Health Data Analytics 2016


Health Data Analytics I had the privilege and pleasure to attend HISA’s Health Data Analytics conference in Brisbane on 11 and 12 October 2016. What follows is this particular BI and Analytics consultant’s impressions and insights from the conference in terms of the main themes covered and the messages and impressions I take away, again from my particular context. I’m sure a clinician or an allied health worker, for example, may have totally different impressions and take-aways.

Details of the program and participants can be found on the conference website. There were some excellent keynotes, panel sessions and research and industry short papers. However, this is not a review of specific papers. Neither do I reference individual speakers – even though all of them did such a great job.

Data collection and storage

There is an ever growing pool of health-related data being collected, both internationally and in Australia, and being put to use and made available for use in interesting and useful health analytics initiatives. Two particular trends stand out for me.

The first is organisations going to great trouble to amass and integrate as best they can large collections of interrelated data across functional, organisational and regional boundaries. The interesting work goes into linking related data and of course protecting individual’s privacy (more on privacy below). Most of this data is then made available for researchers and other interested parties to conduct analytics on this data or to in turn link it with their own data for contextual or comparative analytics.

The second is the area of “huge data”, if we can coin such a term. This is mostly used in the area of genome research. The storage space required to store a single patient’s cancer genome sequence was stated to be in the order of 300GB. So you can imagine the storage required to collect enough data points to perform significant comparative research or to deduce trends and detect exceptions. Organisations have come to the realisation that it is not cost-effective to maintain so much storage and processing capability in-house, so more and more are utilising cloud-based facilities. Cloud-based storage may be economical, especially for research projects of relatively short or varying durations, but of course it introduces other complexities and challenges such as uploading such enormous datasets.

Privacy and security

Patient and provider privacy is very important when it comes to healthcare data. Privacy needs to be addressed from both moral and legal perspectives. On a technical level, data privacy and security controls need to address data acquisition (data provision and entry), data at rest (i.e. data storage) and data exploitation (e.g. reporting, analysis and other analytics uses).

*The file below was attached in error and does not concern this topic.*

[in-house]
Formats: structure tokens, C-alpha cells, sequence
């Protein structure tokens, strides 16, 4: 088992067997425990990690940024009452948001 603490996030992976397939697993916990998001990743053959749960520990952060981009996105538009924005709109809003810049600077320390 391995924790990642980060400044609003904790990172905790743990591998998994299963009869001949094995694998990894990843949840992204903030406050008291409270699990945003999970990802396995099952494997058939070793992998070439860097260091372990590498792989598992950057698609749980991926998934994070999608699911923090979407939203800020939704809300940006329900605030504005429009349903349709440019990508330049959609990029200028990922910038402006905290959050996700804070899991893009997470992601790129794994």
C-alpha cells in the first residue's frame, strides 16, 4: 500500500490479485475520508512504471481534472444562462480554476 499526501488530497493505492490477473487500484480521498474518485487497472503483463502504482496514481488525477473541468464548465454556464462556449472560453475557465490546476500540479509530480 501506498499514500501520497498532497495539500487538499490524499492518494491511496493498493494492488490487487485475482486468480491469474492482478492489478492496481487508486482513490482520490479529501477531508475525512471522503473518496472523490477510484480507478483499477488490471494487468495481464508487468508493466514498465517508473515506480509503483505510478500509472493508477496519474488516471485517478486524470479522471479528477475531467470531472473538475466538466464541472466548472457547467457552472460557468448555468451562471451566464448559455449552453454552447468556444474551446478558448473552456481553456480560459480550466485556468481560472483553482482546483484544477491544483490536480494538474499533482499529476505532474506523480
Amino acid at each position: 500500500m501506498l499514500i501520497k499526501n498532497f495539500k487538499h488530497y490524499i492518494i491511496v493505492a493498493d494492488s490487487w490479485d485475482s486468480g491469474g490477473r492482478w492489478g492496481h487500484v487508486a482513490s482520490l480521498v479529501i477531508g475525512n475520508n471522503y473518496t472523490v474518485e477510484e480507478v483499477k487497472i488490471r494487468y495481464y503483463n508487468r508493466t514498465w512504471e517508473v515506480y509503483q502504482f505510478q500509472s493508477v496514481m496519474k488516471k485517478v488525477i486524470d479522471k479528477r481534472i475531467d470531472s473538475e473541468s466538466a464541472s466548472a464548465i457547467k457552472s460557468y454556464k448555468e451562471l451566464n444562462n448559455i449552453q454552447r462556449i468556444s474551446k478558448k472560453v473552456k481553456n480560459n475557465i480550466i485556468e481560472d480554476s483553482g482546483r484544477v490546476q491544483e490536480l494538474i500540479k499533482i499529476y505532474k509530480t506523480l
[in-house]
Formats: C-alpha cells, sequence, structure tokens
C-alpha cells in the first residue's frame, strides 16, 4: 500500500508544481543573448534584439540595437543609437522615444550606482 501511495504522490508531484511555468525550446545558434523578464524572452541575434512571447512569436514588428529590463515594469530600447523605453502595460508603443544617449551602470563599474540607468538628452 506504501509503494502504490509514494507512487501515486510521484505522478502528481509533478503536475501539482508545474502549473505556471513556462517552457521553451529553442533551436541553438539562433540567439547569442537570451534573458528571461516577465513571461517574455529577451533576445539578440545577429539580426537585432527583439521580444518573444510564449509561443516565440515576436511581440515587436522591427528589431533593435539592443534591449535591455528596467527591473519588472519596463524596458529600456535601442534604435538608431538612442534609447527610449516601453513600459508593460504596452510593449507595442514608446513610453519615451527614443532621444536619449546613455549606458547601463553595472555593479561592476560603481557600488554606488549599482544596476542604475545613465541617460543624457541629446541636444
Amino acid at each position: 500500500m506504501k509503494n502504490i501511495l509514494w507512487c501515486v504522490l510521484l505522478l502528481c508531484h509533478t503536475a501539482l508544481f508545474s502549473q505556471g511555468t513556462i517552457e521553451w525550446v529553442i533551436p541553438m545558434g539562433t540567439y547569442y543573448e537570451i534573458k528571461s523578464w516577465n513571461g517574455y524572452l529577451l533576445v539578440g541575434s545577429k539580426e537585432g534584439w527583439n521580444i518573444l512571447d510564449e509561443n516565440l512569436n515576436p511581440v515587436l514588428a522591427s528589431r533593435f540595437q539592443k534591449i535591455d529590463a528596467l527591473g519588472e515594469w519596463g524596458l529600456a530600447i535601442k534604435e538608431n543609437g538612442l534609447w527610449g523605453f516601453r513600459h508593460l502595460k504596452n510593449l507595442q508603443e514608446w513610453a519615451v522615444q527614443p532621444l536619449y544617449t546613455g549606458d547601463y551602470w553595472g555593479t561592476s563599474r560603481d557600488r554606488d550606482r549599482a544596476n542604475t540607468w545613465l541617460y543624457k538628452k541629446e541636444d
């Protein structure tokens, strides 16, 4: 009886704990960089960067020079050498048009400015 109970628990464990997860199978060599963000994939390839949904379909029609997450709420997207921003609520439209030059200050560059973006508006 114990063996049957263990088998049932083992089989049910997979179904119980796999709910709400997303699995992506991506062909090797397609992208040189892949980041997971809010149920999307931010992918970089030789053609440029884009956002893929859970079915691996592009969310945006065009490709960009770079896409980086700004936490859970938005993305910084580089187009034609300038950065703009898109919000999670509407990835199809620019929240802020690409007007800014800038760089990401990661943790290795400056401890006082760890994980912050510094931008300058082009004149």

As an example of the issues involved, in some cases de-identifying patient data is not sufficient for patient privacy protection. Using appropriate statistical techniques, individuals can still potentially be identified, especially in sparse rural settings or in cases of patients with rare diseases or unique combinations of conditions or treatments. While the primary objective of using such data may be or may have been noble, one must always consider the potential “down the line” risk of exposure or disclosure.

Interoperability and data sharing

One of the biggest challenges in healthcare, not only in the context of analytics and research, but also in normal operational data flows both between different systems within the same organisation and between the systems utilised in different organisations, is to overcome the problem of siloes of data that don’t integrate. In other words, getting systems to communicate with each other and “share” data. You know the scenarios – sending data to medicare, sending a referral from a GP’s practice to a hospital, sending instructions from the GP to the independently run radiology organisation, getting the results back, and the list goes on and on and on, especially if we consider clinicians, allied health and other healthcare providers working across organisational boundaries.

If you operate in this space, you have to add another protocol and message format to the list that already includes HL7, Snowmed, XML, JSON and so on. Check out FHIR (pronounced like “fire”) – the Fast Healthcare Interoperability Resources standard. FHIR defines a set of “Resources” that represent granular clinical concepts. Make sure you know what FHIR is, how it works, its implications and how its implementation is being rolled out. Believe me, it’s the next big thing in healthcare interoperability. And it was all started by an Australian…

BI and quality / performance improvement

With this being a health analytics conference, the research and keynote papers shifted focus to the more advanced forms of analytics. However, I got a good sense from the discussions and comments passed around that conventional BI and reporting is far from done and dusted. BI is the enabling platform that should take the data wrangling slog-work (and potential inaccuracies) out of quality and performance management. However, many organisations are still battling to get BI and operational reporting bedded down.